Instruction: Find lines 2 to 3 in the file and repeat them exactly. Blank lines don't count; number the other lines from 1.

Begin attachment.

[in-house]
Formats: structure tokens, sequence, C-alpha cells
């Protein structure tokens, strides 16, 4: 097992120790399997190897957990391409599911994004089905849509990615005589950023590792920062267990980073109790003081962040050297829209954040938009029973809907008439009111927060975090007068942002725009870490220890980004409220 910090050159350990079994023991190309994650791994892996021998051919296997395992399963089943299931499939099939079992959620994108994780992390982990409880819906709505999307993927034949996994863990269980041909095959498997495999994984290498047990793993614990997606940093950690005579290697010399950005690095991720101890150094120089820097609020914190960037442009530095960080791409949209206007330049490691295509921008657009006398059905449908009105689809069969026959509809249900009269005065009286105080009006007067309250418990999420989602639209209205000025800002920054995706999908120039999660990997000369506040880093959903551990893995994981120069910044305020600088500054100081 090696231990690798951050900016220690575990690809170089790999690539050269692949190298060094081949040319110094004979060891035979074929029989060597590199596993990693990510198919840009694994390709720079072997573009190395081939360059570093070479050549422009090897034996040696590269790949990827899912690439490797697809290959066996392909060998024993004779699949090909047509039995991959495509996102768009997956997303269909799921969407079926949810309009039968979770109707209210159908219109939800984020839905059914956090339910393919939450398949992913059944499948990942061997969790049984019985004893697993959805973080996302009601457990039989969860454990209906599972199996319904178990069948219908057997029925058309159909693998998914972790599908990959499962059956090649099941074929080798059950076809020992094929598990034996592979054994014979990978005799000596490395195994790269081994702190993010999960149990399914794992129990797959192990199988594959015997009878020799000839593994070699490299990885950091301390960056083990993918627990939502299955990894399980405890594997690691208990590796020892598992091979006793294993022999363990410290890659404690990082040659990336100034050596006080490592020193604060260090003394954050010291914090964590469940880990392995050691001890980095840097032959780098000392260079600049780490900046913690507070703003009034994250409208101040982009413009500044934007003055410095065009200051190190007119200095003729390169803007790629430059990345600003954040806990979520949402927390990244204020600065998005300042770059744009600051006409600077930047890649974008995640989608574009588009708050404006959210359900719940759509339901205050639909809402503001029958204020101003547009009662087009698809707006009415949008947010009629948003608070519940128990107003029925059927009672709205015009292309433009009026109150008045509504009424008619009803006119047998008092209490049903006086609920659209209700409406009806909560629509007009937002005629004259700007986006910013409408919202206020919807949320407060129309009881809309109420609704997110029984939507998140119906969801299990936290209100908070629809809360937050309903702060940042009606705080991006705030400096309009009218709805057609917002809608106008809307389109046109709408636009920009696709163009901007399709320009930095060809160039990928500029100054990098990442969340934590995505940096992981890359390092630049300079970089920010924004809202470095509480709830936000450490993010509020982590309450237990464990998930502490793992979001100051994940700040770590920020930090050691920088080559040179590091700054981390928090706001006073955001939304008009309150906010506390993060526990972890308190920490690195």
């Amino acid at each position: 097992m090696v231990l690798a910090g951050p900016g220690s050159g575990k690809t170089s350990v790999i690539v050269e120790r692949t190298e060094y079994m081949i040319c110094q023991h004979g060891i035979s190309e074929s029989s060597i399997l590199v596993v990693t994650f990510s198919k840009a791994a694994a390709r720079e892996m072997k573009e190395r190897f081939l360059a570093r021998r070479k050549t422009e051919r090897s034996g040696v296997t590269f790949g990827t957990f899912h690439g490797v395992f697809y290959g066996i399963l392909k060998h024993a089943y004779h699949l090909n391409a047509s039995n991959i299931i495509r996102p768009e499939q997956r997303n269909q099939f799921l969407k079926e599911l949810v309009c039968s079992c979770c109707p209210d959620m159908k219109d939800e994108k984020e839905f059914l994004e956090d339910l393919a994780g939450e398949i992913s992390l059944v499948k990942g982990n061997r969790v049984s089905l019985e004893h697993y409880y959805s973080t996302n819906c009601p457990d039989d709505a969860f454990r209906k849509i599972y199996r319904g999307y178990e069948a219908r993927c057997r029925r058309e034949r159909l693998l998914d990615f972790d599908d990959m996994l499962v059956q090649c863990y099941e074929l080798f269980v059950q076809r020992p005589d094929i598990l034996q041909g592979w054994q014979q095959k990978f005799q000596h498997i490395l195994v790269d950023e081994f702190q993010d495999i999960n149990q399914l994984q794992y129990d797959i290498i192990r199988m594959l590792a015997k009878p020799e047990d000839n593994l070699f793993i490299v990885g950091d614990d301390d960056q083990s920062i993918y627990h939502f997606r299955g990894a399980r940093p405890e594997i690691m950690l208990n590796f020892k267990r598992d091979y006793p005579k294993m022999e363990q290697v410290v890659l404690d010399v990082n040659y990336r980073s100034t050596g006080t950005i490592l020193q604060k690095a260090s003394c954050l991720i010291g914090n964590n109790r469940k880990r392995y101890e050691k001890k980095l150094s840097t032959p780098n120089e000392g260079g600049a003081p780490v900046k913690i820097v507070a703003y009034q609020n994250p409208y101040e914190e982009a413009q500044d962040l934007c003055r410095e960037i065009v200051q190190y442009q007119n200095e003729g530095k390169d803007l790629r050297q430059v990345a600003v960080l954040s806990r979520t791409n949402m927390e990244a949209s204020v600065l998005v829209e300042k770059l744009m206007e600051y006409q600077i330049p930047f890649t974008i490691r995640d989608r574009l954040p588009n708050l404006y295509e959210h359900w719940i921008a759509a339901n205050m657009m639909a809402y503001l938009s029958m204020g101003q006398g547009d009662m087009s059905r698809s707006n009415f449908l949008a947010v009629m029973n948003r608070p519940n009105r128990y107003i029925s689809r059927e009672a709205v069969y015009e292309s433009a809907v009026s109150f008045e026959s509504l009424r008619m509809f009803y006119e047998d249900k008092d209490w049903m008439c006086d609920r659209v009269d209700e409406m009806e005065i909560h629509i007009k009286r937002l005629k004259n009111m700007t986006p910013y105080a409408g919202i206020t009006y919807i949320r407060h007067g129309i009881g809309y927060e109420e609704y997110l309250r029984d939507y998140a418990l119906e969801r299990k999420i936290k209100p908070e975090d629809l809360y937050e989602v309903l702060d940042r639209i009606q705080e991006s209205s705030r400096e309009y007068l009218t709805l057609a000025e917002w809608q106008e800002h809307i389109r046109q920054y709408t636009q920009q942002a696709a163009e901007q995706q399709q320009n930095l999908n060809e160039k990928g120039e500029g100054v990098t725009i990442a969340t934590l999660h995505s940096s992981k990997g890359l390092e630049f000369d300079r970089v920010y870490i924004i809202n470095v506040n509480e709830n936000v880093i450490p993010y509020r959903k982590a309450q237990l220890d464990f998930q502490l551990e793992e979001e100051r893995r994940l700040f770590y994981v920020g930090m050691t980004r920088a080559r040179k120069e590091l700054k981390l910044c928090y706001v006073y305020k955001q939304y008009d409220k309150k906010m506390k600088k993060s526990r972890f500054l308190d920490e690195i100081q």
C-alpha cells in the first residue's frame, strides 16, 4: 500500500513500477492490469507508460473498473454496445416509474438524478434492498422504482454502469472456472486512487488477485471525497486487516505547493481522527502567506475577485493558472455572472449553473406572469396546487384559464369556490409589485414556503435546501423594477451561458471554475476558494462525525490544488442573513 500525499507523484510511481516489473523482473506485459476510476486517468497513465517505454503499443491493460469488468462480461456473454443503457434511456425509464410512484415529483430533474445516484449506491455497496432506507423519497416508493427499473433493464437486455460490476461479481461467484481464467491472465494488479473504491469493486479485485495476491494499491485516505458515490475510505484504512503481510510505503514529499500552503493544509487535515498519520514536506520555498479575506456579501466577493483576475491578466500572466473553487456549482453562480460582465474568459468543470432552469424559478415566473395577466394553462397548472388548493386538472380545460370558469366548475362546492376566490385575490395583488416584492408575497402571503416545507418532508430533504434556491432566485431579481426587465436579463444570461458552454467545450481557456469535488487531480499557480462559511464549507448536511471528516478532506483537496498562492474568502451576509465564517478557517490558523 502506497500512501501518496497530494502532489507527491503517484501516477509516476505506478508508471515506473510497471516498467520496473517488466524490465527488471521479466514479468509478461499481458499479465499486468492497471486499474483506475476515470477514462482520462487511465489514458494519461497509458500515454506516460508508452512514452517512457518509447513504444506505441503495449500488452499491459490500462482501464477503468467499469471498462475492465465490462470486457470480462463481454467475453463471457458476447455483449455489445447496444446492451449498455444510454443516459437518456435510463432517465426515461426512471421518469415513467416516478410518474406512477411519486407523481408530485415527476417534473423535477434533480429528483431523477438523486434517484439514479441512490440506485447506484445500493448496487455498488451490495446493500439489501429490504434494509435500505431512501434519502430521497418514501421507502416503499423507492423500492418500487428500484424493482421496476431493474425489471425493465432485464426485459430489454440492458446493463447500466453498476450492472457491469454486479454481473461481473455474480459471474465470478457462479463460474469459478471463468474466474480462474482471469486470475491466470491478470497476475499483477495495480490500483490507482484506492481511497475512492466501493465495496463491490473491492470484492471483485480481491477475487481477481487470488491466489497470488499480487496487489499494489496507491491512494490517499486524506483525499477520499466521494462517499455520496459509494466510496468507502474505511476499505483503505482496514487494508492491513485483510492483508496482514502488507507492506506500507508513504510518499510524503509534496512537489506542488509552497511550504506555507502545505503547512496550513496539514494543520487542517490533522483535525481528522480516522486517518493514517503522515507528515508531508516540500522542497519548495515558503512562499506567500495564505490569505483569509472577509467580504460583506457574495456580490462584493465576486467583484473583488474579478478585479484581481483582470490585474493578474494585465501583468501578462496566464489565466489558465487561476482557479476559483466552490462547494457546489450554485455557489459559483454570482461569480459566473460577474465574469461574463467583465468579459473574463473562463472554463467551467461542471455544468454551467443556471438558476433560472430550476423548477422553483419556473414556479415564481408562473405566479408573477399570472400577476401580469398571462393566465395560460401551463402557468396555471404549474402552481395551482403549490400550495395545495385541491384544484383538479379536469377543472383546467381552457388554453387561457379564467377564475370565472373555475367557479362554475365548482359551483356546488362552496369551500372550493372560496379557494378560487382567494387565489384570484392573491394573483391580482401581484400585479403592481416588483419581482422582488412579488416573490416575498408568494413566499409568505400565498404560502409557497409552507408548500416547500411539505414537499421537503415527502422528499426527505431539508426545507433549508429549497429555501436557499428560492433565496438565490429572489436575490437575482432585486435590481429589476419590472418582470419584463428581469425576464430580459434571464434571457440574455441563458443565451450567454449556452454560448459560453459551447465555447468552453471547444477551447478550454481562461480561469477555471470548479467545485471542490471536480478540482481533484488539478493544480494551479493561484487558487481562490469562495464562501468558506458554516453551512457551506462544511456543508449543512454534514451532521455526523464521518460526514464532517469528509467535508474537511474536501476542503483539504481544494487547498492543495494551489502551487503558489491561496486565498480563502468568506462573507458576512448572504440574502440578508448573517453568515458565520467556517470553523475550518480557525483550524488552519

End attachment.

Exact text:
Formats: structure tokens, sequence, C-alpha cells
């Protein structure tokens, strides 16, 4: 097992120790399997190897957990391409599911994004089905849509990615005589950023590792920062267990980073109790003081962040050297829209954040938009029973809907008439009111927060975090007068942002725009870490220890980004409220 910090050159350990079994023991190309994650791994892996021998051919296997395992399963089943299931499939099939079992959620994108994780992390982990409880819906709505999307993927034949996994863990269980041909095959498997495999994984290498047990793993614990997606940093950690005579290697010399950005690095991720101890150094120089820097609020914190960037442009530095960080791409949209206007330049490691295509921008657009006398059905449908009105689809069969026959509809249900009269005065009286105080009006007067309250418990999420989602639209209205000025800002920054995706999908120039999660990997000369506040880093959903551990893995994981120069910044305020600088500054100081 090696231990690798951050900016220690575990690809170089790999690539050269692949190298060094081949040319110094004979060891035979074929029989060597590199596993990693990510198919840009694994390709720079072997573009190395081939360059570093070479050549422009090897034996040696590269790949990827899912690439490797697809290959066996392909060998024993004779699949090909047509039995991959495509996102768009997956997303269909799921969407079926949810309009039968979770109707209210159908219109939800984020839905059914956090339910393919939450398949992913059944499948990942061997969790049984019985004893697993959805973080996302009601457990039989969860454990209906599972199996319904178990069948219908057997029925058309159909693998998914972790599908990959499962059956090649099941074929080798059950076809020992094929598990034996592979054994014979990978005799000596490395195994790269081994702190993010999960149990399914794992129990797959192990199988594959015997009878020799000839593994070699490299990885950091301390960056083990993918627990939502299955990894399980405890594997690691208990590796020892598992091979006793294993022999363990410290890659404690990082040659990336100034050596006080490592020193604060260090003394954050010291914090964590469940880990392995050691001890980095840097032959780098000392260079600049780490900046913690507070703003009034994250409208101040982009413009500044934007003055410095065009200051190190007119200095003729390169803007790629430059990345600003954040806990979520949402927390990244204020600065998005300042770059744009600051006409600077930047890649974008995640989608574009588009708050404006959210359900719940759509339901205050639909809402503001029958204020101003547009009662087009698809707006009415949008947010009629948003608070519940128990107003029925059927009672709205015009292309433009009026109150008045509504009424008619009803006119047998008092209490049903006086609920659209209700409406009806909560629509007009937002005629004259700007986006910013409408919202206020919807949320407060129309009881809309109420609704997110029984939507998140119906969801299990936290209100908070629809809360937050309903702060940042009606705080991006705030400096309009009218709805057609917002809608106008809307389109046109709408636009920009696709163009901007399709320009930095060809160039990928500029100054990098990442969340934590995505940096992981890359390092630049300079970089920010924004809202470095509480709830936000450490993010509020982590309450237990464990998930502490793992979001100051994940700040770590920020930090050691920088080559040179590091700054981390928090706001006073955001939304008009309150906010506390993060526990972890308190920490690195």